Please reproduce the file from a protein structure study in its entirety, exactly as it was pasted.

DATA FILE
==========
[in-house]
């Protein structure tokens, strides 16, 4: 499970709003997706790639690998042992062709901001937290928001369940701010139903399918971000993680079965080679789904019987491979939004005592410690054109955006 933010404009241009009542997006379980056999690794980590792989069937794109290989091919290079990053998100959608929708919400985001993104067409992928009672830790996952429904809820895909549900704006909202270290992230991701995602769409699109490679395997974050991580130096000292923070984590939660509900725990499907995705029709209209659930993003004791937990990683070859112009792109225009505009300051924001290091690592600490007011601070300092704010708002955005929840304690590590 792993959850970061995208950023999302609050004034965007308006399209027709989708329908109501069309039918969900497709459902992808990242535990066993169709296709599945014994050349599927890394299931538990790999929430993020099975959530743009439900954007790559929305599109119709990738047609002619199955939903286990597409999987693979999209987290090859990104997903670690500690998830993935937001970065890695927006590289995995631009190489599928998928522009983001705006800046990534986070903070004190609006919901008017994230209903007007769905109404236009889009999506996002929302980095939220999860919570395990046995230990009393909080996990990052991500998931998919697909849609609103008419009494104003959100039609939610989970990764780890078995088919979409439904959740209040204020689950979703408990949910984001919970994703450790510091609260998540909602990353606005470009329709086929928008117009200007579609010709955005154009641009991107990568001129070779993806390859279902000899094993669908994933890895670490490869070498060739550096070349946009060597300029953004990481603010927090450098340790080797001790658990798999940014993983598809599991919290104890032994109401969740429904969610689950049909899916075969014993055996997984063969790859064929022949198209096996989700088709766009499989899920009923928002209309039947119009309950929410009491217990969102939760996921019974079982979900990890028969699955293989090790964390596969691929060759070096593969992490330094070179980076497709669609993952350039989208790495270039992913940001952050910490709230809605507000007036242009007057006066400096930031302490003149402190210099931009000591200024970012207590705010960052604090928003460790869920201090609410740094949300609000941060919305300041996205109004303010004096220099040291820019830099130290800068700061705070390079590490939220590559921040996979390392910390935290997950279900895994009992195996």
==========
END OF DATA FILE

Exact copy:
[in-house]
């Protein structure tokens, strides 16, 4: 499970709003997706790639690998042992062709901001937290928001369940701010139903399918971000993680079965080679789904019987491979939004005592410690054109955006 933010404009241009009542997006379980056999690794980590792989069937794109290989091919290079990053998100959608929708919400985001993104067409992928009672830790996952429904809820895909549900704006909202270290992230991701995602769409699109490679395997974050991580130096000292923070984590939660509900725990499907995705029709209209659930993003004791937990990683070859112009792109225009505009300051924001290091690592600490007011601070300092704010708002955005929840304690590590 792993959850970061995208950023999302609050004034965007308006399209027709989708329908109501069309039918969900497709459902992808990242535990066993169709296709599945014994050349599927890394299931538990790999929430993020099975959530743009439900954007790559929305599109119709990738047609002619199955939903286990597409999987693979999209987290090859990104997903670690500690998830993935937001970065890695927006590289995995631009190489599928998928522009983001705006800046990534986070903070004190609006919901008017994230209903007007769905109404236009889009999506996002929302980095939220999860919570395990046995230990009393909080996990990052991500998931998919697909849609609103008419009494104003959100039609939610989970990764780890078995088919979409439904959740209040204020689950979703408990949910984001919970994703450790510091609260998540909602990353606005470009329709086929928008117009200007579609010709955005154009641009991107990568001129070779993806390859279902000899094993669908994933890895670490490869070498060739550096070349946009060597300029953004990481603010927090450098340790080797001790658990798999940014993983598809599991919290104890032994109401969740429904969610689950049909899916075969014993055996997984063969790859064929022949198209096996989700088709766009499989899920009923928002209309039947119009309950929410009491217990969102939760996921019974079982979900990890028969699955293989090790964390596969691929060759070096593969992490330094070179980076497709669609993952350039989208790495270039992913940001952050910490709230809605507000007036242009007057006066400096930031302490003149402190210099931009000591200024970012207590705010960052604090928003460790869920201090609410740094949300609000941060919305300041996205109004303010004096220099040291820019830099130290800068700061705070390079590490939220590559921040996979390392910390935290997950279900895994009992195996």